As of April 8, the Cook County Jail was holding 4,508 people in jail and 2,669 on electronic monitoring.
The number of COVID-19 cases in the Cook County Jail increased from two first reported on March 23 to 251 detainees and 150 staff as of April 8, though not all detainees have been tested. Of those who have tested positive, 22 are hospitalized and 31 have been moved to a recovery facility. One detainee has died from coronavirus. A New York Times study indicated that the Cook County Jail “has emerged as the largest known source of U.S. virus infections.”
The Cook County Sheriff is using the former boot camp program facility on the jail campus to house the detainees who test positive for the virus, as well as those awaiting test results. The facility has capacity for 500 detainees in isolation beds. County officials said there is adequate space in the jail buildings to ensure isolation and reduce transmission of the virus. However, detainees and corrections officers have said that the measures are not adequate.
According to the Illinois Department of Corrections (IDOC) website, as of April 8, 112 inmates and 79 staff have tested positive for COVID-19. All IDOC facilities have been closed to visitors, and facilities with confirmed cases are on lockdown, meaning no movement around the facility is allowed except for medical care.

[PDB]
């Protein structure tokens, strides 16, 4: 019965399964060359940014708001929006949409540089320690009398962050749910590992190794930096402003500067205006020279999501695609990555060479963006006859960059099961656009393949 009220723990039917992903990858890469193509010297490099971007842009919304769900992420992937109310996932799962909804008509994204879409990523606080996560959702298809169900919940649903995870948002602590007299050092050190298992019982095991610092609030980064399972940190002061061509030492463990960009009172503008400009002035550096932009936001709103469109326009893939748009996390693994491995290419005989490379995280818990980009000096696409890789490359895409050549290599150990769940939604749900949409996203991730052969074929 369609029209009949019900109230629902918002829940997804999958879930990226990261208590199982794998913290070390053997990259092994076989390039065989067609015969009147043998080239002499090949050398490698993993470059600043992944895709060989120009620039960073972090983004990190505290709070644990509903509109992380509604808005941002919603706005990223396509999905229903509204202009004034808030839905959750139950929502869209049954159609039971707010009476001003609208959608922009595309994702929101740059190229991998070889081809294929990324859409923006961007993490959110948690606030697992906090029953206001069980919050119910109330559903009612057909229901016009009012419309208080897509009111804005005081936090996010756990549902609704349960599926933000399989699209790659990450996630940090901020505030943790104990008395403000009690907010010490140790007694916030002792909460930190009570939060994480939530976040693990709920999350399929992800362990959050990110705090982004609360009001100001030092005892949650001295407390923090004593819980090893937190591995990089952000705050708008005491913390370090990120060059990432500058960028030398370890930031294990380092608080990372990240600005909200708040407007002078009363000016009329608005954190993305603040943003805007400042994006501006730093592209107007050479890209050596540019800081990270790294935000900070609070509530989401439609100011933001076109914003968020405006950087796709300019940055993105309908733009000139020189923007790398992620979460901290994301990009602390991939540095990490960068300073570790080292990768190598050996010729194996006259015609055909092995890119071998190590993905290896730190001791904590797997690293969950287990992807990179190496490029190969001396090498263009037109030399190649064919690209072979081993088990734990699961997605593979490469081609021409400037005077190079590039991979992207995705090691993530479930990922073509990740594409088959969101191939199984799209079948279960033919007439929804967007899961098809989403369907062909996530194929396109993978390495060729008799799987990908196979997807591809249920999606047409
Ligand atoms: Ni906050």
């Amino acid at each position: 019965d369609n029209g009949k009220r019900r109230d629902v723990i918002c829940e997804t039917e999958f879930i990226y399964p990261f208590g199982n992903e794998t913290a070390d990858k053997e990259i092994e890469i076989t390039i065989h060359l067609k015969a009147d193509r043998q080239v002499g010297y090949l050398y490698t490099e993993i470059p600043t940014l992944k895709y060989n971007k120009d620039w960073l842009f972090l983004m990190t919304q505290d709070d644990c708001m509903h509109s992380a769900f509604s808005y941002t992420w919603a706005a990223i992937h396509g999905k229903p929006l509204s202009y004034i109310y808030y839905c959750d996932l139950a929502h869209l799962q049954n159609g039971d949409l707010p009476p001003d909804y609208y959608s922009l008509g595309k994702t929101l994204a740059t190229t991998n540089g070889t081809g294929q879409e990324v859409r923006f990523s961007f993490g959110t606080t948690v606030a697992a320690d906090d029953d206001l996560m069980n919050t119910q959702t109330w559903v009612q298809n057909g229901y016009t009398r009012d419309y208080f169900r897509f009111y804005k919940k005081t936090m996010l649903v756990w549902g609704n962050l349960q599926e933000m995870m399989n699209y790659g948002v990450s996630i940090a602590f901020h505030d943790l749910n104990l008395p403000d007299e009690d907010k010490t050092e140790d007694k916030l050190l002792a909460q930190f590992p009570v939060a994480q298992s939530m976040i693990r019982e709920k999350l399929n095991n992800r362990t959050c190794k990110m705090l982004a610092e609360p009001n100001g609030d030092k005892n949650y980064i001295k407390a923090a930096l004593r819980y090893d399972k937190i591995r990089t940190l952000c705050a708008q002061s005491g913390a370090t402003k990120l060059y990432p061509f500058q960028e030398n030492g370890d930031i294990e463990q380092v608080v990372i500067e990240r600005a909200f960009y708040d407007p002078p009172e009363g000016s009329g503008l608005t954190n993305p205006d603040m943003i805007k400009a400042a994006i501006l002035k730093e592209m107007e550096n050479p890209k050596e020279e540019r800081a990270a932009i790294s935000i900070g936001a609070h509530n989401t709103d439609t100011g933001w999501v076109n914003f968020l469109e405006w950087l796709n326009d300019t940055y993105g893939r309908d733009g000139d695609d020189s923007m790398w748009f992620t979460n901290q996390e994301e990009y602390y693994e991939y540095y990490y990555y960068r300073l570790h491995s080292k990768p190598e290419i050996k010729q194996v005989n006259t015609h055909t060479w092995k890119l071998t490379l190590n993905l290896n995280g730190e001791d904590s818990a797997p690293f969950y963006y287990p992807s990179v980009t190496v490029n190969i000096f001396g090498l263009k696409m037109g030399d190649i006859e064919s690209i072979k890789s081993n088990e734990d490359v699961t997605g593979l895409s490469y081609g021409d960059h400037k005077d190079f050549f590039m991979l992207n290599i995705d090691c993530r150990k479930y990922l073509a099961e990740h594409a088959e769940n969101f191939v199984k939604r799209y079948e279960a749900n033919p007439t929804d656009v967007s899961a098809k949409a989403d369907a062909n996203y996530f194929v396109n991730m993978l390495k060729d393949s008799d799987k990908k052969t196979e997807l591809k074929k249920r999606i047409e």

The majority of cases—95 inmates and 44 staff—are at Stateville Correctional Center near Joliet. Two Stateville prisoners have died from coronavirus-related illness. The medical director at nearby St. Joseph Medical Center, where infected inmates are being taken for treatment, said the hospital is overwhelmed and fears the number of prison deaths could exceed 100. The National Guard is being sent to set up a healthcare facility to treat Stateville patients.
On March 26, Governor Pritzker issued an executive order suspending all admissions to the Illinois Department of Corrections from all Illinois county jails. This order received opposition from county sheriffs, who argue that it puts more strain on county jails that are already at high risk.
IDOC had released 300 inmates as of March 31, including pregnant women and people with low-level offenses near the end of their sentence.